Jessica: Yeah.

T.H.: So that was a big growing time for you?

Gabrielle: Oh my god these books, if you read both the books back to back, you see me go from one human to an entirely different human. It’s very clear how the process went. 

T.H.: If you hadn’t gone to that psychic, do you think you would have still been writing? You talk about it so many times, ‘I was told I need to be writing. I need to be writing.’ Do you think you still would have put this all to paper?

Gabrielle: That’s what’s so interesting is that when I went to see that medium, she kept saying, I need you to be writing. You really need to be writing. I need you writing. I at the time was acting and directing. I’m like I don’t have a fucking idea for a screenplay, lady. There’s no inspiration. I don’t know what, okay. I didn’t realize until I was on my Europe trip writing page after page after page in this journal, I was like, oh my god, she said I need to be writing, and now I’m writing a frickin book. Okay. I literally still get DMs from my readers, because everything she said has come to fruition in my life, like, completely. At the time, she’s like, you’re about to have a rough six to seven rocky months. Then I met Javier, I was like, fuck you, lady. I’m really happy right now. Bye! No six to seven months Gabrielle, buckle up. The last thing she had said was I see you have a daughter by the time you’re 33. Half my readers are like, well, her, my current boyfriend has a daughter so that could have been what she was seeing. The other half of them are just waiting on bated breath to see if in the next 360 days I end up getting pregnant, which I don’t think is in the cards for me right now. I’m very career-focused. But yeah, everything that she told me has come true. It’s insane.

Jessica: That’s amazing.

T.H.: It’s crazy.

Jessica: Okay, I have one last question. The Self Love Cocktail you’re doing on Patreon, tell us about that. What is that about?

Gabrielle: So okay, oh, the one that’s on Patreon?

Jessica: Yes.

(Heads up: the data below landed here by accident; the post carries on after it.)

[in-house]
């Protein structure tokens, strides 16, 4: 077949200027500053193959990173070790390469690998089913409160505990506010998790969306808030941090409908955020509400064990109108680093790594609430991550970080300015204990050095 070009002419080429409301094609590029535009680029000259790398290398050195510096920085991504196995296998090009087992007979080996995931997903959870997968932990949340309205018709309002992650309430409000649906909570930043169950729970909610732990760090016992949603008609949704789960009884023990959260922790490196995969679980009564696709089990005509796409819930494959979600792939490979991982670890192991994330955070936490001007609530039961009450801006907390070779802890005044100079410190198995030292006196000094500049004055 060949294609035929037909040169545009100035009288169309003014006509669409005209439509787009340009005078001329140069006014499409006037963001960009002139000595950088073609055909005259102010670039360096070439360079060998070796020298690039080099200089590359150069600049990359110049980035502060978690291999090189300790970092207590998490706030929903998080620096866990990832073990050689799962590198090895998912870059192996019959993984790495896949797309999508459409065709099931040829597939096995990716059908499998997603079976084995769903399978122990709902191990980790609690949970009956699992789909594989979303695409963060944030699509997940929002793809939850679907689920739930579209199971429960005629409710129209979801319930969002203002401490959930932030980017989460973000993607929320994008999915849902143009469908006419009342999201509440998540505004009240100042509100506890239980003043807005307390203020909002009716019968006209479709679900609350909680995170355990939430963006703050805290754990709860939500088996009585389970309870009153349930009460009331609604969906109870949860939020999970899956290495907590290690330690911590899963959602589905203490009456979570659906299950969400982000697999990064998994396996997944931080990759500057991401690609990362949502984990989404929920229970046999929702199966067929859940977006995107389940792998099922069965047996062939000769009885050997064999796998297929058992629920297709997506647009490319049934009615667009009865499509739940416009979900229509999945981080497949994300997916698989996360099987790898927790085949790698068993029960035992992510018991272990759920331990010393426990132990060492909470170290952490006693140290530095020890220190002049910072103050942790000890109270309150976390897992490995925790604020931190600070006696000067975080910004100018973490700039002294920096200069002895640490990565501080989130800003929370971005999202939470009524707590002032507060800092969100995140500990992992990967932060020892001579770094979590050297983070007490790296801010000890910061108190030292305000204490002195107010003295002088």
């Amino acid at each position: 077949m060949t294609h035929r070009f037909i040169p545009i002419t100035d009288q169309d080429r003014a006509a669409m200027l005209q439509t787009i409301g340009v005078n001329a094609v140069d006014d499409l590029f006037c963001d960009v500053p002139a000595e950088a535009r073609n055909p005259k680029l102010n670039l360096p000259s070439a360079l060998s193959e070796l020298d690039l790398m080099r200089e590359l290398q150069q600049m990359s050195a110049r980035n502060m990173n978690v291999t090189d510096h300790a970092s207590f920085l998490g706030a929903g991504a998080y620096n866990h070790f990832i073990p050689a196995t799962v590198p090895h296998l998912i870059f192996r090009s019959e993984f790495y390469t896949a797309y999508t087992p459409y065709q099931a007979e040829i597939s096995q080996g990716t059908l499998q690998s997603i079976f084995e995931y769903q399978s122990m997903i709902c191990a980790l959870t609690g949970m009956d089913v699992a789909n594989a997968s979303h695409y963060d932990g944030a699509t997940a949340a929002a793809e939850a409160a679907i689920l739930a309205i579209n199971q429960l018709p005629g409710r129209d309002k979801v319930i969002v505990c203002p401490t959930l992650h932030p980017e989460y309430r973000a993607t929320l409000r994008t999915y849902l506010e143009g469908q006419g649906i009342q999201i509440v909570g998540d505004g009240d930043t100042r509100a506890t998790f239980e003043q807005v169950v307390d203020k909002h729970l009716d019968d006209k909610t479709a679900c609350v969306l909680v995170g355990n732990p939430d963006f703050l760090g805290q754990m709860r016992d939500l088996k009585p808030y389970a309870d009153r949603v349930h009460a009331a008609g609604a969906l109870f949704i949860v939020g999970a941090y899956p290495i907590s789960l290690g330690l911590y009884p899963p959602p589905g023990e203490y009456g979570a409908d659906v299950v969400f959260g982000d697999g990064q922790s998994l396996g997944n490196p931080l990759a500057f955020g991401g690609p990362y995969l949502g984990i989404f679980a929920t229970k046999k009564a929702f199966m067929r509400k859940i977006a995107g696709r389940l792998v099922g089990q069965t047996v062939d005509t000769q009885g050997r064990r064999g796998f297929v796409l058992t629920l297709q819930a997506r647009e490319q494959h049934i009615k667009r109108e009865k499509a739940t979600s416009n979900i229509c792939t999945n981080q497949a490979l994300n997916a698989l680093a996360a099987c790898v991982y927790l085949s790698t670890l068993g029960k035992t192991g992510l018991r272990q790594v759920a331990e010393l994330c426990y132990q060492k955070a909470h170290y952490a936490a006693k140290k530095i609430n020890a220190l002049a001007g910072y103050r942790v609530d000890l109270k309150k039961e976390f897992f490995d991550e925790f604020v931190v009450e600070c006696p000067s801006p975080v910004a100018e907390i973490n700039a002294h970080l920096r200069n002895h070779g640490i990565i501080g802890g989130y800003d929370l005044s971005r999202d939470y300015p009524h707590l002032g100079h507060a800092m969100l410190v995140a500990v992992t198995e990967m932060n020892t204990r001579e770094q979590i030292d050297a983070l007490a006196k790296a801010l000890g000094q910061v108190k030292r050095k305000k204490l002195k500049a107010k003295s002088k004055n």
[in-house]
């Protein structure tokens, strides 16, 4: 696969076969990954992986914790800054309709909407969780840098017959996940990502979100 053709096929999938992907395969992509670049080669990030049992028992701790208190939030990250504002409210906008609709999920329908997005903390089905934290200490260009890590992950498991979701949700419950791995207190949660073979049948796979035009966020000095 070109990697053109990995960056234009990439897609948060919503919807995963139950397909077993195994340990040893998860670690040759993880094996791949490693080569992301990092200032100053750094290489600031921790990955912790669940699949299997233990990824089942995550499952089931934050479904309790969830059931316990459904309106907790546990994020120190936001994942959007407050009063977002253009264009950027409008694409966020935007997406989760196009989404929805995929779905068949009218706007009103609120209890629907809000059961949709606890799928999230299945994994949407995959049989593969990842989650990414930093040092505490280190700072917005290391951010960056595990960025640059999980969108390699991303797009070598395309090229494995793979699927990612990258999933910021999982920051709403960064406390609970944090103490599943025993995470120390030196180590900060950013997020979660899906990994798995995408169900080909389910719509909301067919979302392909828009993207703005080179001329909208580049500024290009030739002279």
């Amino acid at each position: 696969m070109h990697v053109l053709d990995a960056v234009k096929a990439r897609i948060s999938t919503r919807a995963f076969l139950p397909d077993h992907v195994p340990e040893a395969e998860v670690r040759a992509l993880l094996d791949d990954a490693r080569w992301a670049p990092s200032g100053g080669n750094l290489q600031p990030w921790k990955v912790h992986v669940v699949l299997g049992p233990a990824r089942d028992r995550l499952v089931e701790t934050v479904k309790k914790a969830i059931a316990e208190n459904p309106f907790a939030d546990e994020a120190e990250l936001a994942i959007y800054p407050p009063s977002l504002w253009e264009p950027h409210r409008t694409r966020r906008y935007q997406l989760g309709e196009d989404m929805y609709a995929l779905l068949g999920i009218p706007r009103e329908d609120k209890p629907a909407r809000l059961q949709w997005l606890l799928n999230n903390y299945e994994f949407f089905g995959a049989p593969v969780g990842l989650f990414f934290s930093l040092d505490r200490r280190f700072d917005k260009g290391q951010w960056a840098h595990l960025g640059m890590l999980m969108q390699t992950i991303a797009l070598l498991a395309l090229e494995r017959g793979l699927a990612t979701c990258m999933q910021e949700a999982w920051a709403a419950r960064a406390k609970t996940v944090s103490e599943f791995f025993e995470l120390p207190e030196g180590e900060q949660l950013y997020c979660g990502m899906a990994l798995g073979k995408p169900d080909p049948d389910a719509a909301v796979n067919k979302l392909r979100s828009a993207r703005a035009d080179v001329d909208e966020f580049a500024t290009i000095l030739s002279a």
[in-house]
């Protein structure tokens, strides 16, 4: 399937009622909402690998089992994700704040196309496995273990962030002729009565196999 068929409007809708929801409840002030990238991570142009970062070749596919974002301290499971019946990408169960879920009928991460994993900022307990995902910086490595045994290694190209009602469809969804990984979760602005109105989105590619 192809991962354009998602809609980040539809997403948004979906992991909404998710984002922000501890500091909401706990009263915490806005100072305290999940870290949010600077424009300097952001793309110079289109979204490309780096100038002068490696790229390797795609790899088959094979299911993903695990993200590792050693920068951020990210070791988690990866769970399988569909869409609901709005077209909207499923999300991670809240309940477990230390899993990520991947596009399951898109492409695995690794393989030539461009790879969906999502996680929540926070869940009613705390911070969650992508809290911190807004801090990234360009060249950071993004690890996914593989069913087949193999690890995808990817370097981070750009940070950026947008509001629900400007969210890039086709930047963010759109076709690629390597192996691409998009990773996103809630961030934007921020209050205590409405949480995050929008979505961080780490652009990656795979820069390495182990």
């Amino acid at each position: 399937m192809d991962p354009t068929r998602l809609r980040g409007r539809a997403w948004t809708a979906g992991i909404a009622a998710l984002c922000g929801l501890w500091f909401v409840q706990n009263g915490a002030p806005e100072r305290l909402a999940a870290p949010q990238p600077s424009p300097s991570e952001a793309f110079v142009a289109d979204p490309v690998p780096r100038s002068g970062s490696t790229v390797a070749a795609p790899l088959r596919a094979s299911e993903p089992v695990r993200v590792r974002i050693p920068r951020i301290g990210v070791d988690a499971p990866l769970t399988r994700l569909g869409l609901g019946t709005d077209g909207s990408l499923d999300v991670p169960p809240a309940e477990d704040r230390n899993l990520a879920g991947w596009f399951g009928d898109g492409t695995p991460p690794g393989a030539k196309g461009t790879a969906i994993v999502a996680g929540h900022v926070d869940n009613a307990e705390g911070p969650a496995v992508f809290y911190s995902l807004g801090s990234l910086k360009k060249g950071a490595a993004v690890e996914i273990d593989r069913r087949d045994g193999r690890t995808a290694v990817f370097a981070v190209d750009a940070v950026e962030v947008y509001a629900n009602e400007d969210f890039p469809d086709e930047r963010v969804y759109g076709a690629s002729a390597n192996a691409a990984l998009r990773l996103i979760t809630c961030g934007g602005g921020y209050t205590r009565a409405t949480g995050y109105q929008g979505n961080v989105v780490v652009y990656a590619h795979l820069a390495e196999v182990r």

Gabrielle: Okay, so the Self Love Cocktail is written in the epilogue of Eat, Pray, FML, and it’s kind of like my discovery of how to love yourself because that’s something I was searching for on my journey. Everyone’s always like you need to learn how to love yourself first. Love yourself before you can be in a relationship. And I was like, okay, I’m ready to do that. Can anyone tell me how? And nobody could give me clear instructions. So the Self Love Cocktail is my answer to that. I didn’t figure it out fully until I came back from Europe, which is why it’s written in the epilogue. But I always tell people if they’re really in the shit of it to just read the epilogue first. It won’t ruin anything for the book, but you can start doing that practice before you go on this journey with me. But the Patreon subscription is the bonus content of my podcast, and we have different levels. One is just the access to the private Facebook group, which is like women that are connecting around the world and creating these lifelong friendships, which is just so frickin awesome. All the bonus content season three is all of the deleted chapters from the Ridiculous Misadventures. But we do a book club Zoom that is basically whoever’s in that tier of the subscription gets a Zoom link every Tuesday. We get on and I Zoom with you, and it’s kind of like a therapy hour and a half. Everybody talks and shares stuff and I lead them through things. It’s been really amazing to see these people come together in this community. They’re all on different paths on their healing journey but really support each other and are starting to connect and realize that they’re not alone in a really big way.